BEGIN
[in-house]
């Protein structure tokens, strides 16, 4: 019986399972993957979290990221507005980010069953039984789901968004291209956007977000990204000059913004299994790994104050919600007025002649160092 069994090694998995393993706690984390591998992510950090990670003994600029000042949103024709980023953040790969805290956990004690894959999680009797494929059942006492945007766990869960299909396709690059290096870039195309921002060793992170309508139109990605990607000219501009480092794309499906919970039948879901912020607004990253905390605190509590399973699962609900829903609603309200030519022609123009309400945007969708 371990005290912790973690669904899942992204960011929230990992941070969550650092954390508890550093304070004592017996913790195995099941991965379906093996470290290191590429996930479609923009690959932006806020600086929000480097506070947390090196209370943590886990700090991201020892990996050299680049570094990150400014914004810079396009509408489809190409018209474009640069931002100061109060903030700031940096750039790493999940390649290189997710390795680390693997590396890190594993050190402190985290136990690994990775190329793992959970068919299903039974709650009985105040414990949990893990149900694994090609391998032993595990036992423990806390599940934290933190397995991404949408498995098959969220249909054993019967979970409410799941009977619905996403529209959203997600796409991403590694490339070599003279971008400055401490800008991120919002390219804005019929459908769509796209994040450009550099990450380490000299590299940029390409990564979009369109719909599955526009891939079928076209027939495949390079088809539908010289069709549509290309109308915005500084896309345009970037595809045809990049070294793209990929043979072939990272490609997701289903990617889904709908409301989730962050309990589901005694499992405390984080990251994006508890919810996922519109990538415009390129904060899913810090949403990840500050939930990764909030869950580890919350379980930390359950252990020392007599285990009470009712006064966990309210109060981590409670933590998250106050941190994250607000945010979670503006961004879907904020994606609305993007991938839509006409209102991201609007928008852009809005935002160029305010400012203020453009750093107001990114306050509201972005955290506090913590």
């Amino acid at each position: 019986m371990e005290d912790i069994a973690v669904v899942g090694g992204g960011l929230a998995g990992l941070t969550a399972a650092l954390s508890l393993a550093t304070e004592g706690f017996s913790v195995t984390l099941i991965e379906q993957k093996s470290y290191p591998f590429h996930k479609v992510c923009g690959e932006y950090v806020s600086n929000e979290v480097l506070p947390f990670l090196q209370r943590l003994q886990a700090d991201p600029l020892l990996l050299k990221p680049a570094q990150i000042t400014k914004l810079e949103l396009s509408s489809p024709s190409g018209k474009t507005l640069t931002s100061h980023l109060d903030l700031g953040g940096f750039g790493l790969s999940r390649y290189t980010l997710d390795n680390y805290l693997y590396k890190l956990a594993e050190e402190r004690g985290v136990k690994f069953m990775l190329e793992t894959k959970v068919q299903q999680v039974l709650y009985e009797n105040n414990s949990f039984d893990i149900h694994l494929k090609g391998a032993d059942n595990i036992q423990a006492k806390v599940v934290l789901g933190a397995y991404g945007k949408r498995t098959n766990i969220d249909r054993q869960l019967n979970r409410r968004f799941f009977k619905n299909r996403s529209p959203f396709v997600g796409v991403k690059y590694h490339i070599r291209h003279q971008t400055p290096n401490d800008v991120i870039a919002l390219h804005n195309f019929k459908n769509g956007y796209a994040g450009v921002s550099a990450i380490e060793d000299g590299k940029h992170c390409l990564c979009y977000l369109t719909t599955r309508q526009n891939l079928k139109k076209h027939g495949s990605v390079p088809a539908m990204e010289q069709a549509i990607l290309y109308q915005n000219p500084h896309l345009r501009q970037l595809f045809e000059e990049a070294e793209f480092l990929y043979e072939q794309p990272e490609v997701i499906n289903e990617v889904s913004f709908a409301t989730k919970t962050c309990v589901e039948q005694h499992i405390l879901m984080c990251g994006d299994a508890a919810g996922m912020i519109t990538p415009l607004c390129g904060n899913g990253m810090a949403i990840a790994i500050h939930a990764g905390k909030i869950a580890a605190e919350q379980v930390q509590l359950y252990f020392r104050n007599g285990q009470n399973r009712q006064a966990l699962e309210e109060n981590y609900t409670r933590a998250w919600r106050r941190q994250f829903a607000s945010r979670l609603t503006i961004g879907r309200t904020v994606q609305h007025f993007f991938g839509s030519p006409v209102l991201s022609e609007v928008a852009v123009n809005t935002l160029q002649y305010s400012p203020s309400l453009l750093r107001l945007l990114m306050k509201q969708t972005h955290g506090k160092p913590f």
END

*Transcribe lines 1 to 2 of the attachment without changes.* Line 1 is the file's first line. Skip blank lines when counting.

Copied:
[in-house]
């Protein structure tokens, strides 16, 4: 019986399972993957979290990221507005980010069953039984789901968004291209956007977000990204000059913004299994790994104050919600007025002649160092 069994090694998995393993706690984390591998992510950090990670003994600029000042949103024709980023953040790969805290956990004690894959999680009797494929059942006492945007766990869960299909396709690059290096870039195309921002060793992170309508139109990605990607000219501009480092794309499906919970039948879901912020607004990253905390605190509590399973699962609900829903609603309200030519022609123009309400945007969708 371990005290912790973690669904899942992204960011929230990992941070969550650092954390508890550093304070004592017996913790195995099941991965379906093996470290290191590429996930479609923009690959932006806020600086929000480097506070947390090196209370943590886990700090991201020892990996050299680049570094990150400014914004810079396009509408489809190409018209474009640069931002100061109060903030700031940096750039790493999940390649290189997710390795680390693997590396890190594993050190402190985290136990690994990775190329793992959970068919299903039974709650009985105040414990949990893990149900694994090609391998032993595990036992423990806390599940934290933190397995991404949408498995098959969220249909054993019967979970409410799941009977619905996403529209959203997600796409991403590694490339070599003279971008400055401490800008991120919002390219804005019929459908769509796209994040450009550099990450380490000299590299940029390409990564979009369109719909599955526009891939079928076209027939495949390079088809539908010289069709549509290309109308915005500084896309345009970037595809045809990049070294793209990929043979072939990272490609997701289903990617889904709908409301989730962050309990589901005694499992405390984080990251994006508890919810996922519109990538415009390129904060899913810090949403990840500050939930990764909030869950580890919350379980930390359950252990020392007599285990009470009712006064966990309210109060981590409670933590998250106050941190994250607000945010979670503006961004879907904020994606609305993007991938839509006409209102991201609007928008852009809005935002160029305010400012203020453009750093107001990114306050509201972005955290506090913590």